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Swift Point (Green Head), NB  A hike of some distance required.Lighthouse destroyed.   

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Swift Point (Green Head) Lighthouse

Swift Point Light was one of six beacons erected in 1869 along the Saint John River between Fredericton and Saint John. The cost of constructing the lights, including the lighting apparatuses, was $2,342, with the sites costing an additional $600 or so. The original Saint John River Lights were placed in operation on August 20, 1869, with John Nelson Williams serving as the first keeper at Swift Point.

Swift Point Lighthouse with companion fog bell tower (now removed)
Photograph courtesy Canadian Coast Guard
In 1872, the lantern at Swift Point, also known as Green Head, caught fire and forced the suspension of the light for a few nights. After eighteen years of service, Keeper Williams resigned in 1886. A small shed for storing oil was built at the station in 1889.

The Department of Marine report for 1892 noted that the “skeleton lighthouse” at Green Head was in bad order, and tenders were to be invited during the coming winter for a new enclosed tower. It seems improbable that a replacement tower was built as the Department’s report for Swift Point in 1895 notes: “part of the mast has been renewed,” “a new house has been built for the lantern and new steps placed,” and “a survey of the site had been made as a preliminary to building an improved inclosed tower.”

While it is hard to get a good mental image of the original light at Swift Point from the Department of Marine records, the report for 1896 does provide great detail on the new tower built at the point that year.

A new lighthouse has been erected at Green Head, 24 feet east of the site formerly occupied by the old light on a mast, which is now discontinued. The lighthouse is a white, square wooden building 50 feet high, situated 105 feet above high water mark. The illuminating apparatus is dioptric, the light being fixed white, elevated 150 feet above the surface of the water and visible 10 miles from all points of approach by water. The work was done under contract by Mr. G. W. Palmer, the lowest bidder, his contract price being $579.

The pressed lens used in the tower was replaced with a seventh-order dioptric lens in 1899.

In 1900, a hand foghorn was given to Keeper Thomas E. Looney at Swift Point to be sounded whenever the fog signals of vessels were heard in the vicinity of the station. A mechanical fog bell, installed by day labour under Inspector John Kelly at a cost of $206, took the place of the hand foghorn in 1914.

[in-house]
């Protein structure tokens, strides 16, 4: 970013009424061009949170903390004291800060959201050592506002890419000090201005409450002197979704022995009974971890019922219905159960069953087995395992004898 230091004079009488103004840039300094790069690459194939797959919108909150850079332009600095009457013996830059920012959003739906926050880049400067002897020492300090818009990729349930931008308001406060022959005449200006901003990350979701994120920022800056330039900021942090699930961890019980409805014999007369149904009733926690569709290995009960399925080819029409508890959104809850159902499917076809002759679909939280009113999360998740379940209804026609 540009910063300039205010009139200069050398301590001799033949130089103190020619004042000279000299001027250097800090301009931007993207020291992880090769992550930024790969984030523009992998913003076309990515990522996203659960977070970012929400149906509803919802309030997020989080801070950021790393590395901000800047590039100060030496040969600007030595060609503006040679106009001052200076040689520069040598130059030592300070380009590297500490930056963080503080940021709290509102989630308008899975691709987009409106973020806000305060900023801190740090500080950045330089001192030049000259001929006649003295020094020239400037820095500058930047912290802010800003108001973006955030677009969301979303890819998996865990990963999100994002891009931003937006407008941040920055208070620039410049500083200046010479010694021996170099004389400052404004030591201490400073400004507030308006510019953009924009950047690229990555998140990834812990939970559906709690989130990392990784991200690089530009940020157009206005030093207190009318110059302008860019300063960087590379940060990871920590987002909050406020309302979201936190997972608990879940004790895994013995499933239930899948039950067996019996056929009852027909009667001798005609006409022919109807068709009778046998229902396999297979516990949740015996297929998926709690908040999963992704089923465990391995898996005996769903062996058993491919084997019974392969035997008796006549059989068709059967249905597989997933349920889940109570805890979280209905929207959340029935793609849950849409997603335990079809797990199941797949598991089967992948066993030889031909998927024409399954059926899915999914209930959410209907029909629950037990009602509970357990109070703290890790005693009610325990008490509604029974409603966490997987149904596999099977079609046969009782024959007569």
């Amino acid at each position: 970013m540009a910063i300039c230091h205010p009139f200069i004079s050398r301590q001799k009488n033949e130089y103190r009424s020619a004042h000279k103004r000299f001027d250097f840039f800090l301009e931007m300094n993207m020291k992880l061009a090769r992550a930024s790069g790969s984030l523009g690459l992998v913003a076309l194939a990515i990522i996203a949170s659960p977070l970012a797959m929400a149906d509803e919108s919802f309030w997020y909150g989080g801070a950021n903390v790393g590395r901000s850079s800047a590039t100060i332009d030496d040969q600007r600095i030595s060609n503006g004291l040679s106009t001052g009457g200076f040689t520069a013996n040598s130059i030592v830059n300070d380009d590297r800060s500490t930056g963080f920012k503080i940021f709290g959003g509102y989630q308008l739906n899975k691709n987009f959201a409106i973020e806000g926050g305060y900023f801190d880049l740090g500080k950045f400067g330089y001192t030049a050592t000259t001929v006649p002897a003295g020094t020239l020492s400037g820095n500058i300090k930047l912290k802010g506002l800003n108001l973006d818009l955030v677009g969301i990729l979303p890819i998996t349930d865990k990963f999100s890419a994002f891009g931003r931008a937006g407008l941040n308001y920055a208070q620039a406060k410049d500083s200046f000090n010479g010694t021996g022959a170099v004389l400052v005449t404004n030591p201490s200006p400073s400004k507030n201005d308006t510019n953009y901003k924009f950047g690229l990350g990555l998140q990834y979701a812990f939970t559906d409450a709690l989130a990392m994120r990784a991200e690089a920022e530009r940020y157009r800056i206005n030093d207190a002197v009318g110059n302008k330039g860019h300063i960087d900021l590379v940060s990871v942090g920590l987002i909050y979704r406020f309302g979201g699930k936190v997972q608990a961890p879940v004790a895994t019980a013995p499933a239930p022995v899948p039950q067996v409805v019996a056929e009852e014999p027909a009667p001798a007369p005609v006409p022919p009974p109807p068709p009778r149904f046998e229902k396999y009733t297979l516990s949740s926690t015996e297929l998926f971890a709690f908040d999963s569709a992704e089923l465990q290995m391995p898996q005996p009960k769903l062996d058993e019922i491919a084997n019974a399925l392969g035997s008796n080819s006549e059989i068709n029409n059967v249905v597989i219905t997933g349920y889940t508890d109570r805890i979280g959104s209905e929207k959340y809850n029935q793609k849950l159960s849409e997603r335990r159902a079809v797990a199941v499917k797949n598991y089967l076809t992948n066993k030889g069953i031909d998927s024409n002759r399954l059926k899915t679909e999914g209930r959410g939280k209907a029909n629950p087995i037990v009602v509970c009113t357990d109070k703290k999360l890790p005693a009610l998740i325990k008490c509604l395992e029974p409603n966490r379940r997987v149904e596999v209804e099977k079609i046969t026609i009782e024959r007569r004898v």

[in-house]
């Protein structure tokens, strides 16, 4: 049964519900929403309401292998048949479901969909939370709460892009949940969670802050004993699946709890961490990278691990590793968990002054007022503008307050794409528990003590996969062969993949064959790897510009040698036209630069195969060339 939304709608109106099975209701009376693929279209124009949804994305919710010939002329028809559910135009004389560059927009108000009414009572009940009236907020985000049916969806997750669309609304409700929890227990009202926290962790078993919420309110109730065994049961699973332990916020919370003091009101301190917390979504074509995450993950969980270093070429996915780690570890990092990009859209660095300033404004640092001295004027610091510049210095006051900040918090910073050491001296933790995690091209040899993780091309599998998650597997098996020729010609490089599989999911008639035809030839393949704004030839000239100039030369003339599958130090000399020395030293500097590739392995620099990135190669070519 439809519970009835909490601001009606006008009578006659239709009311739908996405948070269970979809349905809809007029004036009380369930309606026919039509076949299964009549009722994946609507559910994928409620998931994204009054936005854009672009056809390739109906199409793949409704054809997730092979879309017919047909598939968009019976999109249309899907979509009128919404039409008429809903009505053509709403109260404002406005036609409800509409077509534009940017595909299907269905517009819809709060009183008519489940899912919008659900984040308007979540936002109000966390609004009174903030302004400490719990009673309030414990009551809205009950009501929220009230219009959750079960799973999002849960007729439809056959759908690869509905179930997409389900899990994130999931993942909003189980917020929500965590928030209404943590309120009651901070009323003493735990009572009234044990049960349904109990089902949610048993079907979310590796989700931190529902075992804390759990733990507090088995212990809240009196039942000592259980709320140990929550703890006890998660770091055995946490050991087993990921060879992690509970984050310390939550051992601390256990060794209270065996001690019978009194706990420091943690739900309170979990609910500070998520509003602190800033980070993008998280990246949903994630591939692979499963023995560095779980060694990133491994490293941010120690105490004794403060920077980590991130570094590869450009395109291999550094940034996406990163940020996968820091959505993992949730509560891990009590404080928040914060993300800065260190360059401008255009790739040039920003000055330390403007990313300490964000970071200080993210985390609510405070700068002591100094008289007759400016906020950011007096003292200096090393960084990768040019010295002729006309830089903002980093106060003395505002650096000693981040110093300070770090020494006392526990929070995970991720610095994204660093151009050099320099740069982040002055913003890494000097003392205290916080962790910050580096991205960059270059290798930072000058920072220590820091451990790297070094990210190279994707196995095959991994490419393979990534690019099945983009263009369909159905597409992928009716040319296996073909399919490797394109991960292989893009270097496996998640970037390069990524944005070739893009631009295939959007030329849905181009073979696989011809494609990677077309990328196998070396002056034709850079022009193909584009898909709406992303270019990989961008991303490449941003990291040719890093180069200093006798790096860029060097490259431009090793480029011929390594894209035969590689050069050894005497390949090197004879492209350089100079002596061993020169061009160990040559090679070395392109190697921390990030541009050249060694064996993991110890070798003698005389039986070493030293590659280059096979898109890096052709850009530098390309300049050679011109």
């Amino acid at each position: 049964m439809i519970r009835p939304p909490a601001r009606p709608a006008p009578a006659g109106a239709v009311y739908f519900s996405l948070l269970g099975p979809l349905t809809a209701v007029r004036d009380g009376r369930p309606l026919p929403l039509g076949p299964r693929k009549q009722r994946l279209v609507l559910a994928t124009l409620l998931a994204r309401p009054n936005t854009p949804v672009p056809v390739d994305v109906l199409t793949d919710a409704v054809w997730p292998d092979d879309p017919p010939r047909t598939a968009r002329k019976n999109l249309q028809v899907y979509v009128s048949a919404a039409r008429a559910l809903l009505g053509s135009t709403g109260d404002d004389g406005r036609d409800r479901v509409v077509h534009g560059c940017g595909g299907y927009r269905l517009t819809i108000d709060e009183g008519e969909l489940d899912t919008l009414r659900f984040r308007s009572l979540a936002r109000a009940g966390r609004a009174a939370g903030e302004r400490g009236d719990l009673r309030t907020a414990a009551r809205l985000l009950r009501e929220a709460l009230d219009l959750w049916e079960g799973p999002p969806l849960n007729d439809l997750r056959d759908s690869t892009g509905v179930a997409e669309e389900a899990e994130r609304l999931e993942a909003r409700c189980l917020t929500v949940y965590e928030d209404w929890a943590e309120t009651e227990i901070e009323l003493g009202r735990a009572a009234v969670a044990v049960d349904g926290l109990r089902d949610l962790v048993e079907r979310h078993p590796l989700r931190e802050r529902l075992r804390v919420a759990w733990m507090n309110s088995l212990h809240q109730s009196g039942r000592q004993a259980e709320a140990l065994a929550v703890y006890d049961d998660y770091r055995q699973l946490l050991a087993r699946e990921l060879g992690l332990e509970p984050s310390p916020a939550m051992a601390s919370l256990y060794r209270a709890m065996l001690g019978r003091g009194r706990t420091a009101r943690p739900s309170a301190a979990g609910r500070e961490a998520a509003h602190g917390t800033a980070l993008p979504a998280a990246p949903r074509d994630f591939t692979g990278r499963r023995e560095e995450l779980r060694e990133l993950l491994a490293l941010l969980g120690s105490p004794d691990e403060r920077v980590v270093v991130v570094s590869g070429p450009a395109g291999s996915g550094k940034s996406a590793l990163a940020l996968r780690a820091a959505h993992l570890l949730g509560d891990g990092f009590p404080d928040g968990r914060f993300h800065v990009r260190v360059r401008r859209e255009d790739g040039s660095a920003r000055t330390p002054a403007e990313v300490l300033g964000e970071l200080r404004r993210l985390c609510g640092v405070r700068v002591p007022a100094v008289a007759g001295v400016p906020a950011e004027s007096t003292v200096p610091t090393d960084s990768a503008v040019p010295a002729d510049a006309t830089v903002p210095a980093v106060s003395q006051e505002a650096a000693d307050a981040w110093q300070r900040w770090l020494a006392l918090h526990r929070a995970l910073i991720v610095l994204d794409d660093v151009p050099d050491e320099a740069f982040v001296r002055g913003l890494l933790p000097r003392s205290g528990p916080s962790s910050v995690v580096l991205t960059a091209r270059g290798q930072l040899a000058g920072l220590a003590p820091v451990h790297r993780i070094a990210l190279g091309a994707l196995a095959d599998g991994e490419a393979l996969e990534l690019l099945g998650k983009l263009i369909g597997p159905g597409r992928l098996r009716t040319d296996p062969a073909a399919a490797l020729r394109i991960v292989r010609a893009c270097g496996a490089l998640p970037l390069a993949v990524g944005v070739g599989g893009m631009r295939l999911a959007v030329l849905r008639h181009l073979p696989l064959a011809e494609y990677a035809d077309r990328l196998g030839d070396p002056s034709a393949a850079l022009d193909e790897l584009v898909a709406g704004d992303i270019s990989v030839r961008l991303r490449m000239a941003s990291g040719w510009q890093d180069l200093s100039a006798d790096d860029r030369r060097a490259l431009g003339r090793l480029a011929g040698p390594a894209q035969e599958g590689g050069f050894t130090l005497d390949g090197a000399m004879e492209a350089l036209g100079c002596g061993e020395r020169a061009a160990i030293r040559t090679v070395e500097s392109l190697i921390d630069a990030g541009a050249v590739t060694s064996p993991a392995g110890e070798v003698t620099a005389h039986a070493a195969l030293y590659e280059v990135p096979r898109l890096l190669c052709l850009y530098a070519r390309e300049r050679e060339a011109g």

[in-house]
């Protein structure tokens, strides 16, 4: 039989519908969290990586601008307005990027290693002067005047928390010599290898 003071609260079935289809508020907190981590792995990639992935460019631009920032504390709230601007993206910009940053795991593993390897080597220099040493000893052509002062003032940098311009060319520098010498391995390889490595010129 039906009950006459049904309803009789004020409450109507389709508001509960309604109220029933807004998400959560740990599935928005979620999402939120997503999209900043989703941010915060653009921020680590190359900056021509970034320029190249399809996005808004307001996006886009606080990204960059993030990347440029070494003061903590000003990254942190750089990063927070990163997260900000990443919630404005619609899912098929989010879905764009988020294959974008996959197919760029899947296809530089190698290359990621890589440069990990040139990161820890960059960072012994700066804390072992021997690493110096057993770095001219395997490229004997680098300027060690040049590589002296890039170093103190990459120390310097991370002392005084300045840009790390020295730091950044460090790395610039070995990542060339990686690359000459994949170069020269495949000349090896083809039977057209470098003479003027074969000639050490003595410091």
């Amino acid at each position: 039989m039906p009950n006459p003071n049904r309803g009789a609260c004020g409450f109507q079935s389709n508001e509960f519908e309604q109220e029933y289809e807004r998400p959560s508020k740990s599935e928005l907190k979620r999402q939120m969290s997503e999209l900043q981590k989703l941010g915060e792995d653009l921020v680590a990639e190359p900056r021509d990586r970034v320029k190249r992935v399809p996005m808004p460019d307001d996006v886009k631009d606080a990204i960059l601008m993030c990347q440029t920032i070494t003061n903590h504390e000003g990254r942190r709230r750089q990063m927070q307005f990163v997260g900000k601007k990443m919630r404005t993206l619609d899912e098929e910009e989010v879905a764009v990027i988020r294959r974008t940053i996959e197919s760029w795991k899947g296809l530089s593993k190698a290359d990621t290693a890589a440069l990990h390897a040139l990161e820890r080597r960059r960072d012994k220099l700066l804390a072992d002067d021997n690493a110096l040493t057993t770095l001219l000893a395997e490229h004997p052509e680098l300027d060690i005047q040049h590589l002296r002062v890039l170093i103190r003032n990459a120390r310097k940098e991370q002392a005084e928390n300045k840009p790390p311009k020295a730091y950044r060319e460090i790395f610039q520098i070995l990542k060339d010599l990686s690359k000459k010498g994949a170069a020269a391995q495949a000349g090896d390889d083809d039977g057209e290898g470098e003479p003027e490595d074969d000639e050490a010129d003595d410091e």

Swift Point Lighthouse works in tandem with Sand Point Lighthouse to guide vessels along the Saint John River and locate the narrow entrance to the Reversing Falls section, an area of often confusing tributaries, bays, and islands.

On June 13, 2017, residents in Millidgeville noticed Swift Point Lighthouse, located across the Saint John River, was on fire and notified the fire department. Due to the remoteness of the location, the lighthouse was almost completely destroyed before firefighters could arrived on the scene. “It was challenging getting water into it because it was a long, old dirt road with heavy brush and forest,” said division chief Mark Wilson of the Saint John Fire Department. “They tried to get some pumps brought in, but by the time they got everything in, the structure fell in on itself. So at that point their attention turned to protecting the wooded area.” The cause of the fire was not immediately known.


Information on Swift Point Lighthouse
History Light Characteristics Focal Height Nominal Range Description/Height of tower above ground
Established in 1869, present tower built in 1896. Green flash 2 seconds; eclipse 10 seconds. 28.1 m. 4 M White four-sided, tapered, “salt shaker” tower, with red lantern. 13.9 m. (45.6’)

Keepers: John Nelson Williams (1869 – 1886), Thomas H. Raynes (1886), Thomas E. Looney (1886 – at least 1923).

References

  1. Annual Report of the Department of Marine and Fisheries, various years.
  2. “Historic New Brunswick lighthouse destroyed by overnight fire,” The Canadian Press, June 14, 2017.

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